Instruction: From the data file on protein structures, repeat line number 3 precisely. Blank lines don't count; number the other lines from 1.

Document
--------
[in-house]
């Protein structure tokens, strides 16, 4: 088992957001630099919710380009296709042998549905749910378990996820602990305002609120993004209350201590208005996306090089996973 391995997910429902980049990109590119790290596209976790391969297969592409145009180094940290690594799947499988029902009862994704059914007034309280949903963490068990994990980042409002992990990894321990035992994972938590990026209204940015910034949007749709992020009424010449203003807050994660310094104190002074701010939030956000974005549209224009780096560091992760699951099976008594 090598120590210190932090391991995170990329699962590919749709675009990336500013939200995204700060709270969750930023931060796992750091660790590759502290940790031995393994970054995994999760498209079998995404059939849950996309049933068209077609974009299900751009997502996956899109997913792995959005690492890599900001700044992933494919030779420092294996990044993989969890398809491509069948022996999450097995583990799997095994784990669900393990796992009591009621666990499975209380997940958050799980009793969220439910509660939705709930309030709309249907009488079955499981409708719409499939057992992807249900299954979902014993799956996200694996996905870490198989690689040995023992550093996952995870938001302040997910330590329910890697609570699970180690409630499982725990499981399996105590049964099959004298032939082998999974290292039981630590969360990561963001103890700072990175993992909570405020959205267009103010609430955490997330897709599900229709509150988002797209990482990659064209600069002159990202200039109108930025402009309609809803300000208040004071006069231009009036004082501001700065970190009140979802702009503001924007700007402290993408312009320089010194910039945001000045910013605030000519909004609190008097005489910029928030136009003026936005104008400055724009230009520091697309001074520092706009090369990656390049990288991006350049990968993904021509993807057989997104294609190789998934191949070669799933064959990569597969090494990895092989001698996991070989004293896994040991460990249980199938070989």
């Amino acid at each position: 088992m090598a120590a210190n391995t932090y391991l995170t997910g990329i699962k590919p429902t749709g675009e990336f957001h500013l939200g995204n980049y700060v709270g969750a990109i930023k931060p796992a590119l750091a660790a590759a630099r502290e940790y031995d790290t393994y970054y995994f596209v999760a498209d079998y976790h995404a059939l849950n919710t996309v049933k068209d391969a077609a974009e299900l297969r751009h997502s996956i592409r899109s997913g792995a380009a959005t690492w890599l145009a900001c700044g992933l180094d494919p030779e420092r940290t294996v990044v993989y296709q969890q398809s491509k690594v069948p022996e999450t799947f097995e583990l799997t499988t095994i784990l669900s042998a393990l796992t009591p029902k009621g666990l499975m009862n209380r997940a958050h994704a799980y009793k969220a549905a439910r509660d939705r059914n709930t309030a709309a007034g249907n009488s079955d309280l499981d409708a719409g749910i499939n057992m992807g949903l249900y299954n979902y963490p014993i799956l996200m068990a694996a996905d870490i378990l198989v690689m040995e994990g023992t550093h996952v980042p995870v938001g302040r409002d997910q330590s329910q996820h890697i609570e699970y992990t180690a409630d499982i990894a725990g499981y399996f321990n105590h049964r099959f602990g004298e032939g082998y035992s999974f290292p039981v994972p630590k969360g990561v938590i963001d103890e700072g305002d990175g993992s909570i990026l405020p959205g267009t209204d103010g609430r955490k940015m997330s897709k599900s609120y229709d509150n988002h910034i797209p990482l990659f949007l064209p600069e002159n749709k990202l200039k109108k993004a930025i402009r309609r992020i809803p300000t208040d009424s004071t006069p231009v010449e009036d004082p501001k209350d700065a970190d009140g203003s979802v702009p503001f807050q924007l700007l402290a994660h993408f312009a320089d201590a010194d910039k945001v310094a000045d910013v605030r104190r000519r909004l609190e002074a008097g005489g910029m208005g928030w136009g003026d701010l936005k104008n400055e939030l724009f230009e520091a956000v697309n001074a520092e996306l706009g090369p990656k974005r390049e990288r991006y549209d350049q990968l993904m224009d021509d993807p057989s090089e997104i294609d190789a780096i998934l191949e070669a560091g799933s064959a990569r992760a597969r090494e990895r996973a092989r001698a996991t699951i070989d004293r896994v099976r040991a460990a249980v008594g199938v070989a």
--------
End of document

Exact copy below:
């Amino acid at each position: 088992m090598a120590a210190n391995t932090y391991l995170t997910g990329i699962k590919p429902t749709g675009e990336f957001h500013l939200g995204n980049y700060v709270g969750a990109i930023k931060p796992a590119l750091a660790a590759a630099r502290e940790y031995d790290t393994y970054y995994f596209v999760a498209d079998y976790h995404a059939l849950n919710t996309v049933k068209d391969a077609a974009e299900l297969r751009h997502s996956i592409r899109s997913g792995a380009a959005t690492w890599l145009a900001c700044g992933l180094d494919p030779e420092r940290t294996v990044v993989y296709q969890q398809s491509k690594v069948p022996e999450t799947f097995e583990l799997t499988t095994i784990l669900s042998a393990l796992t009591p029902k009621g666990l499975m009862n209380r997940a958050h994704a799980y009793k969220a549905a439910r509660d939705r059914n709930t309030a709309a007034g249907n009488s079955d309280l499981d409708a719409g749910i499939n057992m992807g949903l249900y299954n979902y963490p014993i799956l996200m068990a694996a996905d870490i378990l198989v690689m040995e994990g023992t550093h996952v980042p995870v938001g302040r409002d997910q330590s329910q996820h890697i609570e699970y992990t180690a409630d499982i990894a725990g499981y399996f321990n105590h049964r099959f602990g004298e032939g082998y035992s999974f290292p039981v994972p630590k969360g990561v938590i963001d103890e700072g305002d990175g993992s909570i990026l405020p959205g267009t209204d103010g609430r955490k940015m997330s897709k599900s609120y229709d509150n988002h910034i797209p990482l990659f949007l064209p600069e002159n749709k990202l200039k109108k993004a930025i402009r309609r992020i809803p300000t208040d009424s004071t006069p231009v010449e009036d004082p501001k209350d700065a970190d009140g203003s979802v702009p503001f807050q924007l700007l402290a994660h993408f312009a320089d201590a010194d910039k945001v310094a000045d910013v605030r104190r000519r909004l609190e002074a008097g005489g910029m208005g928030w136009g003026d701010l936005k104008n400055e939030l724009f230009e520091a956000v697309n001074a520092e996306l706009g090369p990656k974005r390049e990288r991006y549209d350049q990968l993904m224009d021509d993807p057989s090089e997104i294609d190789a780096i998934l191949e070669a560091g799933s064959a990569r992760a597969r090494e990895r996973a092989r001698a996991t699951i070989d004293r896994v099976r040991a460990a249980v008594g199938v070989a």